Feb. 22, 2021, © Leeham News: Tunnel-vision pundits, analysts, and even some experts say Boeing shouldn’t launch a new airplane program within the next few years.
Why? They say doing so will cannibalize the 737 MAX 9 and MAX 10. They say it will undermine sales of the entire MAX family.
I say, poppycock.
Boeing has a MAX problem. It’s not the grounding, although the issues from this are obvious. LNA has written about this ad nauseam, but it’s necessary to remind these new airplane-naysayers. The MAX 7 is a sales dud. The MAX 9 isn’t far behind. And the MAX 10 is uncompetitive with the Airbus A321neo family.
The only MAX that has a bright future is the MAX 8. Boeing can’t rely on the MAX 8 for its future in the 125-240 seat sector.
The MAX backlog represents only a 39% market share vis-à-vis Airbus, excluding adjustments for iffy sales under the ASC 606 accounting rule. (Airbus doesn’t segregate iffy sales from its monthly report. For purposes of this discussion, neither will we.)
Including all competing aircraft in the 125-240 sector, the MAX’s backlog is down to 35% market share. This low market share is pitiful for Boeing.
Playing the status quo, as the new airplane-naysayers suggest, sends Boeing down the path of the 30-year decline of McDonnell Douglas.
Richard Aboulafia, the highly regarded aerospace consultant for The Teal Group, wrote last week, “It has been nearly 25 years since Boeing and McDonnell Douglas merged. Given Boeingʼs significant engineering cuts, program execution problems, clear prioritization of shareholder returns, extremely uncertain product development road map, and deteriorating market share outlook, it is time to consider whether Boeing Commercial Airplanes (BCA) is destined to share Douglasʼ fate.”
For years, Aboulafia noted Boeing’s Research and Development spending trailed Airbus’. “Much of this BCA R&D budget was spent on rectifying problems with the 787 and 737 MAX. The rest was spent on derivatives. Boeing has not launched a clean-sheet jetliner since 2004 when the 787 began. Douglas went 30 years without a new jet launch; Boeing is at the 17-year mark.”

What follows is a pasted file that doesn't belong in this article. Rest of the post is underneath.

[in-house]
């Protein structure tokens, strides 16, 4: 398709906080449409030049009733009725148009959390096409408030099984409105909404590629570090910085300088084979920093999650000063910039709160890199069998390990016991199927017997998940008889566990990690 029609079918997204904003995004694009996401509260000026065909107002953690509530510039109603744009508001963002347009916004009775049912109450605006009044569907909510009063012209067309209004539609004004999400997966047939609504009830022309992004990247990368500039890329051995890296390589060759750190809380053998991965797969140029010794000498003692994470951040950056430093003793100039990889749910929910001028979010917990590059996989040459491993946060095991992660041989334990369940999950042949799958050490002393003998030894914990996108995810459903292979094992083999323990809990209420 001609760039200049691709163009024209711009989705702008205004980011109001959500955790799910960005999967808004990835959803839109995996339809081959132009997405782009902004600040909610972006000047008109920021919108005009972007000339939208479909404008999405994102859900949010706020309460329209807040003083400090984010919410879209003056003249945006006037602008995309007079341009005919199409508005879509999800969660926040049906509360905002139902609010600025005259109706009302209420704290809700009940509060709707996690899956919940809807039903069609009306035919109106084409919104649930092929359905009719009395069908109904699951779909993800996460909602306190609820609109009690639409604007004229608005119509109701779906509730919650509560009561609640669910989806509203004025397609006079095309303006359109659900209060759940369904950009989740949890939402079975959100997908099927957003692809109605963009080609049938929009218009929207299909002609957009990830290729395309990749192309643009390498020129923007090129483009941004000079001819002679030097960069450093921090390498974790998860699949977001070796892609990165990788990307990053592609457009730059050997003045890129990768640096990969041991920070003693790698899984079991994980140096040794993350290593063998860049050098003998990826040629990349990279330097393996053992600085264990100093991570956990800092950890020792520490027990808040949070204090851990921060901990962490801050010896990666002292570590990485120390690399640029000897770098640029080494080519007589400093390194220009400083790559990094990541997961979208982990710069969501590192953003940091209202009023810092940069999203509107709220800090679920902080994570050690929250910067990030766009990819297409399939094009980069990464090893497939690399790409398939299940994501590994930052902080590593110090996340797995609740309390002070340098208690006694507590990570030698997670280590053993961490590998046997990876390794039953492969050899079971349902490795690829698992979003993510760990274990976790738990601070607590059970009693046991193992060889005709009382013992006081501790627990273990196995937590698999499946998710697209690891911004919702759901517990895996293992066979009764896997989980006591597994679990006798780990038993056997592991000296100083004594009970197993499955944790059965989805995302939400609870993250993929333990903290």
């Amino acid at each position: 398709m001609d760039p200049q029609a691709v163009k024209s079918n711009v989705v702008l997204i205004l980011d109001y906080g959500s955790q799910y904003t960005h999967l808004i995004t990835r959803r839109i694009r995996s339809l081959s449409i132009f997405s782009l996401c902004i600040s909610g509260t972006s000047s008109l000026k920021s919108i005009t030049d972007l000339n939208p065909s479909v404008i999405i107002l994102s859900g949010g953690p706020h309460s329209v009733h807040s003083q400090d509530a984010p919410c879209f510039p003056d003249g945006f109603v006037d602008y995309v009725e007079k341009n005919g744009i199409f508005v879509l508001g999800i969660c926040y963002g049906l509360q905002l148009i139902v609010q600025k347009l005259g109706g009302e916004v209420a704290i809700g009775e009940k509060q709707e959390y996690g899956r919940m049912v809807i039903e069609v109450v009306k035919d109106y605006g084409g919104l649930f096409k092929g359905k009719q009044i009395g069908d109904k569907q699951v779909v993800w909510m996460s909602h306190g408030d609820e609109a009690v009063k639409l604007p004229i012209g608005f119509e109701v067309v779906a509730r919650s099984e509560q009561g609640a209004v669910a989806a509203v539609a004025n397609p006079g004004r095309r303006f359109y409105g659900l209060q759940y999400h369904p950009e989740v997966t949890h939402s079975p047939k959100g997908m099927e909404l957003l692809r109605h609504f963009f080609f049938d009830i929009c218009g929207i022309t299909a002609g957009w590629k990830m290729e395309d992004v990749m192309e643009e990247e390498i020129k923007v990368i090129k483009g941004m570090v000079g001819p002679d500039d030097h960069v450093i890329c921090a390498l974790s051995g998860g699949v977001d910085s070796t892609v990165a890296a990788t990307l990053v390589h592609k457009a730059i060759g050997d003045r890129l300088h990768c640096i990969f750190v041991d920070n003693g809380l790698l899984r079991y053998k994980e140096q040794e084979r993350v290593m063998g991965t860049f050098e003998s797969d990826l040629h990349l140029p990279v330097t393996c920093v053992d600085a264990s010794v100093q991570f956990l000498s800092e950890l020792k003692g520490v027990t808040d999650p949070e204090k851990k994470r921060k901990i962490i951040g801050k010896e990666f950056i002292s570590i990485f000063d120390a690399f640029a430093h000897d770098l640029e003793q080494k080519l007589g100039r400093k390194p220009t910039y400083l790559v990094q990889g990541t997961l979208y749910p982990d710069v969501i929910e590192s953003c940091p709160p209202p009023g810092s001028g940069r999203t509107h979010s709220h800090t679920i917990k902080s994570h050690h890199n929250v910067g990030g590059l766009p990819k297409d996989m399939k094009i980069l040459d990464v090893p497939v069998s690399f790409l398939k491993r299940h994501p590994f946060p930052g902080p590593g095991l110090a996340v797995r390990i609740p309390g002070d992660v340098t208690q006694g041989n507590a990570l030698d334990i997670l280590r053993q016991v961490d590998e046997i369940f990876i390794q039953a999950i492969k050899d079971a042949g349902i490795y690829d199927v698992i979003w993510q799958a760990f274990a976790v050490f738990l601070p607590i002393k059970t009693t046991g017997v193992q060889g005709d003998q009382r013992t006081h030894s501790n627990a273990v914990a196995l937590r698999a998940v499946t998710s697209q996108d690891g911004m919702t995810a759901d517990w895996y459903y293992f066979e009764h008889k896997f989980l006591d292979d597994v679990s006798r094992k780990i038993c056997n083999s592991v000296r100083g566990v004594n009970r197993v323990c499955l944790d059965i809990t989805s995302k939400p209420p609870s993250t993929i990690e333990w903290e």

McDonnell Douglas’ last new airplane was the DC-10. MDC’s next aircraft, the MD-11, was a derivative. The MD-90 was merely a re-engined MD-80. The MD-95 essentially reinvented the DC-9-30, albeit with new engines and MD-90 systems.
Boeing’s decision to launch the MAX instead of a new airplane was a reluctant move deftly choreographed by Airbus. The outcome, however, was flawed from the start.
The MAX 7 originally was merely a re-engined 737-700. Dismal sales prompted Boeing to abandon this effort. Instead, Boeing revamped the MAX into a simple shrink of the MAX 8. Shrinks typically aren’t the right solution. (The A319ceo and A330-200 are two notable exceptions.) Sales haven’t improved.
The MAX 9 was a straight-forward re-engining of the 737-900ER. The -900ER sales weren’t anything to write home about, and the plane was inferior to the A321ceo. The MAX 9 proved to be similar.
Development of the MAX 10 was a feeble attempt to finally have a plane directly competitive to the A321neo’s size. But range and field performance are inferior. And the market made it clear the A321neo family is the preferred choice.
Boeing first discussed the MAX 10 in 2016. I remarked at the February 2017 conference of the Pacific Northwest Aerospace Alliance that the MAX 10 was only a band-aid solution and a poor band-aid at that. (For my straight-forward assessment, I was blackballed. I haven’t spoken at the conference since.)
Sales of the MAX 10 were between 500-600 pre-grounding, pre-COVID. (Boeing doesn’t break sub-type sales out.) An estimated 200 of these were swaps from the MAX 8 and 9.
For those who say “protect” the 737-9/10? Forget it. These are the Blackberry of commercial aviation.
Boeing must be bold and launch a new airplane.
Boeing’s future is a new airplane. It’s not the status quo. It’s not the past. One looks no farther than McDonnell Douglas to see how this strategy worked.
The GE business model doesn’t work either.
This model emphasized finances above all else. Stock price. Shareholder value. Dividends. Margins.
These shareholder-oriented goals are necessary, of course. But these emphasize short-term goals rather than the long-term health of the company. The decades-long GE influence in the CEO suite and on the Board of Directors is the second-worst thing to hurt Boeing. (The McDonnell Douglas merger was the first.)
Boeing’s future is that of an engineering-based company—not a financial powerhouse. One looks no further than at today’s GE to see how this strategy worked.
While Boeing was building shareholder value, Airbus was overtaking it in its product strategy.
Reversing this trend will take at least a decade and probably two. This assumes that Airbus will rest on its laurels—which it won’t.
Boeing must begin the turnaround with a new airplane entering service before this decade is out.
Otherwise, it may as well change its name to McDonnell Douglas. Richard Aboulafia may be right.